By Kris Osborn - Warrior Maven
There were terrifying and uncertain moments as Vietnam infantry soldier Bill Caywood hung on a thin boundary between life and death, trying to contain bleeding while coming in and out of consciousness on a MEDEVAC helicopter west of Chu Lai in 1969.
“We were walking patrol. Typically we would walk early in the morning. Infantry would walk in single file formation separated by some distance,” Bill said.
Bill had been walking point through terrain typically filled with North Vietnamese Army snipers, booby traps, mines and mortars – when the ground exploded beneath him, destroying his lower leg and sending shrapnel and shell fragments throughout much of his body.
Thrashed, stunned and fighting unspeakable pain, Bill tried to get to the helicopter while fellow soldiers struggled to stop his bleeding and keep him alive.
“At that point, I was conscious and tried to make my way to the helicopter. I did not know how much trouble I was in. I went into shock at that point and was in and out of consciousness,” he recalls.
Then, medics sedated Bill to prevent an embolism from taking his life.
Decades later, Bill inspires others as a war veteran who regularly flies down snowy, mountainous terrain, using a prosthetic lower leg attached to a ski. For more than 10 years, he has participated in the National Disabled Veterans Winter Sports Clinic, organized by Disabled American Veterans (DAV) and the Department of Veterans Affairs (VA).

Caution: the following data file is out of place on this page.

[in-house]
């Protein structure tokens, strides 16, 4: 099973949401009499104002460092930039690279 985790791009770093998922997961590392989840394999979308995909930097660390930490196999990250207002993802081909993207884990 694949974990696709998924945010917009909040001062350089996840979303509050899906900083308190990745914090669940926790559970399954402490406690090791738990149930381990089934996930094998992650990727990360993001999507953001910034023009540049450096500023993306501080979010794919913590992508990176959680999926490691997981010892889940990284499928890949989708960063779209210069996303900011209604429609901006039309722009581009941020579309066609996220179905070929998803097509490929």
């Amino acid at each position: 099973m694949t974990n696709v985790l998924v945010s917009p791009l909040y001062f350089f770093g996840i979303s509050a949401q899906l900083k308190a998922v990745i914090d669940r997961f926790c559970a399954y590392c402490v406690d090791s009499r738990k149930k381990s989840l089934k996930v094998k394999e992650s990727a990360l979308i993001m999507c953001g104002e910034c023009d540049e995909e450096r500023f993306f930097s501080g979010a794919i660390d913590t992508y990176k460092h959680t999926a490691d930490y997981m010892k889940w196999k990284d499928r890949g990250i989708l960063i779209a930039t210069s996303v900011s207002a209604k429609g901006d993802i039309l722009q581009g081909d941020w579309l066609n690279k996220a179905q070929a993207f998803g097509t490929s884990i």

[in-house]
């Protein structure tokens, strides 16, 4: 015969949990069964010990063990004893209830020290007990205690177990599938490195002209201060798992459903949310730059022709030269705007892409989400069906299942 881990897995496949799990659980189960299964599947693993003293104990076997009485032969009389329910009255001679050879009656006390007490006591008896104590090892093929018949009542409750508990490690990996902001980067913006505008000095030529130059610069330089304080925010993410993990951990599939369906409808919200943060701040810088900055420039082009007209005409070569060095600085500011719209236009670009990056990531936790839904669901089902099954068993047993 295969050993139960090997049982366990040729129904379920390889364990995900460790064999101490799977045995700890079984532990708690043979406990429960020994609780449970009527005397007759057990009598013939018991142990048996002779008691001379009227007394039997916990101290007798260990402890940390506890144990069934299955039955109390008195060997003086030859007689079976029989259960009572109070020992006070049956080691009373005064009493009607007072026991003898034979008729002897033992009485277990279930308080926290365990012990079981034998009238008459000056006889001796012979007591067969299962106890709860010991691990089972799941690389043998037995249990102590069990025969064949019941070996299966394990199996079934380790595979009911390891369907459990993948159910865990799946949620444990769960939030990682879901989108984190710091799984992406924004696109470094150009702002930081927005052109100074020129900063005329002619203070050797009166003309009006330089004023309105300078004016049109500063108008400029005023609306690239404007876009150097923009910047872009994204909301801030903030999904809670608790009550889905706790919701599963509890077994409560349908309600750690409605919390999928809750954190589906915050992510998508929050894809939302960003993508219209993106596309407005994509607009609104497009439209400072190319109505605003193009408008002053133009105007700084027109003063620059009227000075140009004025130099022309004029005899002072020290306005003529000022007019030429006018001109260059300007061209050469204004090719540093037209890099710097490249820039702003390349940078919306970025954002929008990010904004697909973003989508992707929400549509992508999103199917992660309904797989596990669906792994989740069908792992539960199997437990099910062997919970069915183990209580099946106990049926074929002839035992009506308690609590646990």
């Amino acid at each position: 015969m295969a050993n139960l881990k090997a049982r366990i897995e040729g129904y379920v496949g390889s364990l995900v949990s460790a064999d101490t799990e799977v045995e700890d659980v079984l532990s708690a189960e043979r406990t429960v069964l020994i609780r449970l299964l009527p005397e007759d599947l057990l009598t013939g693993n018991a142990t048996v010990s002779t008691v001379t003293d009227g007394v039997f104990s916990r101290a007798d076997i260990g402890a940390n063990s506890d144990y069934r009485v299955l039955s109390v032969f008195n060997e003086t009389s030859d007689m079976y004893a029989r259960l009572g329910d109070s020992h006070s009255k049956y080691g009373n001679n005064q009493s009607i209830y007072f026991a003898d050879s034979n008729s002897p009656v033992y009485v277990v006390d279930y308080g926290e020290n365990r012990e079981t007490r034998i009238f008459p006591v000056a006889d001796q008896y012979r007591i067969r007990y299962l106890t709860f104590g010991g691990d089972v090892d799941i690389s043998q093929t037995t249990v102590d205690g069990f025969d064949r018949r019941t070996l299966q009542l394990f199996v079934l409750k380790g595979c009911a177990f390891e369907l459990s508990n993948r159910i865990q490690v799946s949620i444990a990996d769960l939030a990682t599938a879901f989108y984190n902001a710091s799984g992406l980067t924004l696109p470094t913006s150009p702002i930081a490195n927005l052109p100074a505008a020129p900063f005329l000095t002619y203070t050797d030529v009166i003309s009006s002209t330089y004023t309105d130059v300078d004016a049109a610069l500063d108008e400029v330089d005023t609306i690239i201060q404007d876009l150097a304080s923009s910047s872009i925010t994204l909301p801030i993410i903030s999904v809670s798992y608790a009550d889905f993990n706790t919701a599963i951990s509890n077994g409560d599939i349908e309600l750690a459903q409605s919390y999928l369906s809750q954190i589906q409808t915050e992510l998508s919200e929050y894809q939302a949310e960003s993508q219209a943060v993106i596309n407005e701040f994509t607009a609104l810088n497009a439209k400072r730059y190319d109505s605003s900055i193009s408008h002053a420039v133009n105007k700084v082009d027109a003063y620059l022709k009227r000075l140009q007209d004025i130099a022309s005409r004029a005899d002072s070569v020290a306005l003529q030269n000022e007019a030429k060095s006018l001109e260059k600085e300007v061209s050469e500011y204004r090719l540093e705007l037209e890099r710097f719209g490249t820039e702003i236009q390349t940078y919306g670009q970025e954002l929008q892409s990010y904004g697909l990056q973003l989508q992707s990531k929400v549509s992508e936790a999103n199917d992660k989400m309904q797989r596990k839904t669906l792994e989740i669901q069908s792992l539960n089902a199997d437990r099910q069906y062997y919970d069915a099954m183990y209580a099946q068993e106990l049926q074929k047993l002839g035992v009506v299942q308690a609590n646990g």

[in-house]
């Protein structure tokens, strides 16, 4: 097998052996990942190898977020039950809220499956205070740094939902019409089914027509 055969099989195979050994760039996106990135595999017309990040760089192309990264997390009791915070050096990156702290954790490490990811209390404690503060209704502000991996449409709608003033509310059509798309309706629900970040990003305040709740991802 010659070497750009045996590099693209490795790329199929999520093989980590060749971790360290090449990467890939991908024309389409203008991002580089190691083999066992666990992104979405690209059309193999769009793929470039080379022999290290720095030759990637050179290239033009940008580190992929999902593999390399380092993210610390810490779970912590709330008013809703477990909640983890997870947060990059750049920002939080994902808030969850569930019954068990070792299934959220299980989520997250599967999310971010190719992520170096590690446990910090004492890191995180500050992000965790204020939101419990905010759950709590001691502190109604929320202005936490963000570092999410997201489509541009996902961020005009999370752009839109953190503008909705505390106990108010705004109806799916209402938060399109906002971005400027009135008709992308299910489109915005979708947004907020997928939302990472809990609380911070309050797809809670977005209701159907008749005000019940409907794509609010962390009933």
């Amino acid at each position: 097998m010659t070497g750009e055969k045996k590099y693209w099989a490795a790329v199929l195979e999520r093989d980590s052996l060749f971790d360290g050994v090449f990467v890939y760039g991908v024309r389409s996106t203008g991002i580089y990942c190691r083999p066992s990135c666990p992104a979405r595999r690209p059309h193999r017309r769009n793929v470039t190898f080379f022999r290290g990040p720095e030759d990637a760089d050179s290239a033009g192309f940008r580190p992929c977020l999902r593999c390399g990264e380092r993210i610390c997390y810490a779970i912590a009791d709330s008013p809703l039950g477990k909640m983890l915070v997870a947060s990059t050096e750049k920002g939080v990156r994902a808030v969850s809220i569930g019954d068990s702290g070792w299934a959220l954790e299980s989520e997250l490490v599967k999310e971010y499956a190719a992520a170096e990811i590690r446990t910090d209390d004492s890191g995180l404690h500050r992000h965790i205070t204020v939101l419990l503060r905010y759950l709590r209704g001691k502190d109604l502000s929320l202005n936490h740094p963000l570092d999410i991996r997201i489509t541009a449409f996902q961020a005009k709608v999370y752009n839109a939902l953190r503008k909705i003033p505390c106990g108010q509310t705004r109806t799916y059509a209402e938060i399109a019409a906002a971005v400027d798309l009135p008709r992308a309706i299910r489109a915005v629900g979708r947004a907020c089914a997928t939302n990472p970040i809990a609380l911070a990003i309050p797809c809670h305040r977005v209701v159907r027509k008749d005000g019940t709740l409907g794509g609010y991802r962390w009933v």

The Winter Sports Clinic puts on a series of activities specifically for injured veterans every year, an event that includes downhill skiing, cross-country skiing and indoor scuba diving. The idea is to support veterans, build community and honor the tenacity and resilience of American war veterans – all of whom have made tremendous sacrifices.
“It is exciting to see all the young veterans out there and see how excited they are. The same situation that helped me is now helping them,” Caywood said.
Using a specially configured prosthetic ski, Bill just spent a week flying down ski trails on Snowmass Mountain in Aspen, Colo.
“I take off my walking leg and put on a ski leg which has a ski on it,” he said. “I never skied in my life until my 50s.”
Bill describes the experience as exhilarating and inspirational, a reason why he has attended the DAV clinic for many years. Joining hundreds of veterans participating in the activities, Bill says he is particularly moved by many of the younger Iraq and Afghanistan veterans who, much like he did, seek to again embrace life’s challenges and overcome combat injury.
“My story is fairly typical. It rejuvenates you and helps you realize there are things you never thought about doing that you can do now,” Bill explained.
Reflecting with candor about the challenges of reintegrating into normal life after a life-threatening combat injury, Bill says his post-war transition was extremely difficult.
“I had some difficulty in getting readjusted. At some point, you do not think about what you lost but about what you have left. That is when you have a turning point into a more positive situation,” he said.
Veterans participating in DAV programs are all coming back from the full range of combat injuries to include lost limbs, visual impairments and brain injuries, such as Traumatic Brain Injury.
“Everybody is mentoring everybody at the same time. This is a kind of bonding,” Bill says.
--- This Story Was also published byMilitary.com---
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